Supercritical CO2 Post-Processing

Supercritical CO2 may be one of the most common solvents in the industry, but it is also a fairly limited solvent. CO2 is a fairly weak non-polar solvent, meaning that it will capture non-polar components like waxes and lipids along with cannabinoids. The end result is a cloudy mixture that is undesirable to most consumers. As such, most CO2 concentrates need to be further processed to separate active chemical compounds away from undesired waxes, fats, and other undesirable molecules. 

Winterization 

Because supercritical CO2 is a weak solvent compared to, say, hydrocarbons, more post-processing may be necessary. So, technicians will often use a second solvent to further separate the desired cannabinoids and terpenes from fats. Ethanol is the solvent of choice for this second extraction.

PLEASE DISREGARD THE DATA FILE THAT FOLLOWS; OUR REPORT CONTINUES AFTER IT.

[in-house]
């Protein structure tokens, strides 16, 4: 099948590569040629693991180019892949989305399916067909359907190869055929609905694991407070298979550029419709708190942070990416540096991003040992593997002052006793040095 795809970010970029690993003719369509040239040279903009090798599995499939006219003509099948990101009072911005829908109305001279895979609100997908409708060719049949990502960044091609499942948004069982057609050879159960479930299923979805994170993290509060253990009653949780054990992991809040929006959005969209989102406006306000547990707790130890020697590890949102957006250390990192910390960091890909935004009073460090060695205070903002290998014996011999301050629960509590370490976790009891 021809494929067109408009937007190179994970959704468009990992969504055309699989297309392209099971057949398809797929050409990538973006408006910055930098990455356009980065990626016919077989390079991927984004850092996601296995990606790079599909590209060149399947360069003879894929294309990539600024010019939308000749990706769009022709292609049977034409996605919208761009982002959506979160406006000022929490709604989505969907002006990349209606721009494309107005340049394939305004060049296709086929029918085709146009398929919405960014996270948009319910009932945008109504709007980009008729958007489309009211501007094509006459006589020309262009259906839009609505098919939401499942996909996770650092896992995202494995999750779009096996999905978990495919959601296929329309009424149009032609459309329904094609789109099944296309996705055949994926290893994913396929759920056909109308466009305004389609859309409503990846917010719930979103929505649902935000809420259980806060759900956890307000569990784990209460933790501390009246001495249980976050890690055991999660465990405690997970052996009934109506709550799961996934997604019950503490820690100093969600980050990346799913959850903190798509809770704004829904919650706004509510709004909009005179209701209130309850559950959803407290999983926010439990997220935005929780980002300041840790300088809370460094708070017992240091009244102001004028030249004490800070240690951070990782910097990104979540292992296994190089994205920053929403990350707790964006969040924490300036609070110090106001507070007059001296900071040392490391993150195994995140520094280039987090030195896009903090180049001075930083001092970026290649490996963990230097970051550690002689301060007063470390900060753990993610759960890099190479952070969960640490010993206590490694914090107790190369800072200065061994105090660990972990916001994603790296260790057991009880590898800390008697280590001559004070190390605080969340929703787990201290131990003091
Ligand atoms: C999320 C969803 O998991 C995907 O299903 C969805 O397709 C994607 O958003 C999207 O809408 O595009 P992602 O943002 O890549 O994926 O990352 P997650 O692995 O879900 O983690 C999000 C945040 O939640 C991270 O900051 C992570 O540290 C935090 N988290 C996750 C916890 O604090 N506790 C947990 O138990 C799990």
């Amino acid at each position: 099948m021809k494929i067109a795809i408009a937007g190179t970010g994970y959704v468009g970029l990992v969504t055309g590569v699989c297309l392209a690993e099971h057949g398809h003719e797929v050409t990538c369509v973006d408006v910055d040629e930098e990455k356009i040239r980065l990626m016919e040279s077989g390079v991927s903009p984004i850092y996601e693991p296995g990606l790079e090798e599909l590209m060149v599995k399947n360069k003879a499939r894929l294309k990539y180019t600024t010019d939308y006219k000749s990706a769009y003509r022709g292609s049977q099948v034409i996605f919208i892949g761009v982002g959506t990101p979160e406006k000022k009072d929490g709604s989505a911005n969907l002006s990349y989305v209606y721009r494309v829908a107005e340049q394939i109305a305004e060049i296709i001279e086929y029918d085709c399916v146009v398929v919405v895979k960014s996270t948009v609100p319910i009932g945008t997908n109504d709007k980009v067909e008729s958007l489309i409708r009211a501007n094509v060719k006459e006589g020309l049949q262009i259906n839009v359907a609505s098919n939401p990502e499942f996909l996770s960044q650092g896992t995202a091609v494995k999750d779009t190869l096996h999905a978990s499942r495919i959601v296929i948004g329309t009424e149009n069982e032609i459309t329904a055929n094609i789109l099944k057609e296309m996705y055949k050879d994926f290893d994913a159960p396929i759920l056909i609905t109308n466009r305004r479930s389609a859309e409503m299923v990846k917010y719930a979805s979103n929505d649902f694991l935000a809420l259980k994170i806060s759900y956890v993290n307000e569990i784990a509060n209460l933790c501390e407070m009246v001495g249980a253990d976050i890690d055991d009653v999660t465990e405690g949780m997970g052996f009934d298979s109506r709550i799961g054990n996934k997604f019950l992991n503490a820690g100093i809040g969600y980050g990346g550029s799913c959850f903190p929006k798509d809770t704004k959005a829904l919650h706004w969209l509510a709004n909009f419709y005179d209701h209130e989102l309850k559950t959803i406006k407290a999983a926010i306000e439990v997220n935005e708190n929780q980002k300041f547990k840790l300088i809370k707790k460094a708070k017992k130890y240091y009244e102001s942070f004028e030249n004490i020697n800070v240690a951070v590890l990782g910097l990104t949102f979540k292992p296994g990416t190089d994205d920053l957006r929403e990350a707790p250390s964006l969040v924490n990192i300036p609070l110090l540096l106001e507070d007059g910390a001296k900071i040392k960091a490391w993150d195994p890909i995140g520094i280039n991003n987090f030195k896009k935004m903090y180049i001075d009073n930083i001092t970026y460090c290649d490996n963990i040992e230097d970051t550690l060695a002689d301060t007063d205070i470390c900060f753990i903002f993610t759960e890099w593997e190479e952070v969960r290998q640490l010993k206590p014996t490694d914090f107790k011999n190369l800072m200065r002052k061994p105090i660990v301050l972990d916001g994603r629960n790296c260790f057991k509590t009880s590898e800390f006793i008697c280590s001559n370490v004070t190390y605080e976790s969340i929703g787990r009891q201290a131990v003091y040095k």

After the initial round of supercritical CO2 extraction, the resulting mixture is then mixed with ethanol and chilled to very low temperatures. After several hours, the mixture will begin to separate into a layer of fats and waxes and a layer of oil. From there, extraction professionals will use a filter to separate the cannabinoid-rich extract from the fatty byproducts. The resulting extract would be as full-spectrum as this particular process allows. 

Fractional Distillation 

If you are aiming for a distillate or cannabinoid isolate, you will need to continue processing. Distillation takes the purification process one step further. During fractional distillation, extraction professionals use specially designed distillation tubes to further separate chemical compounds with different boiling points.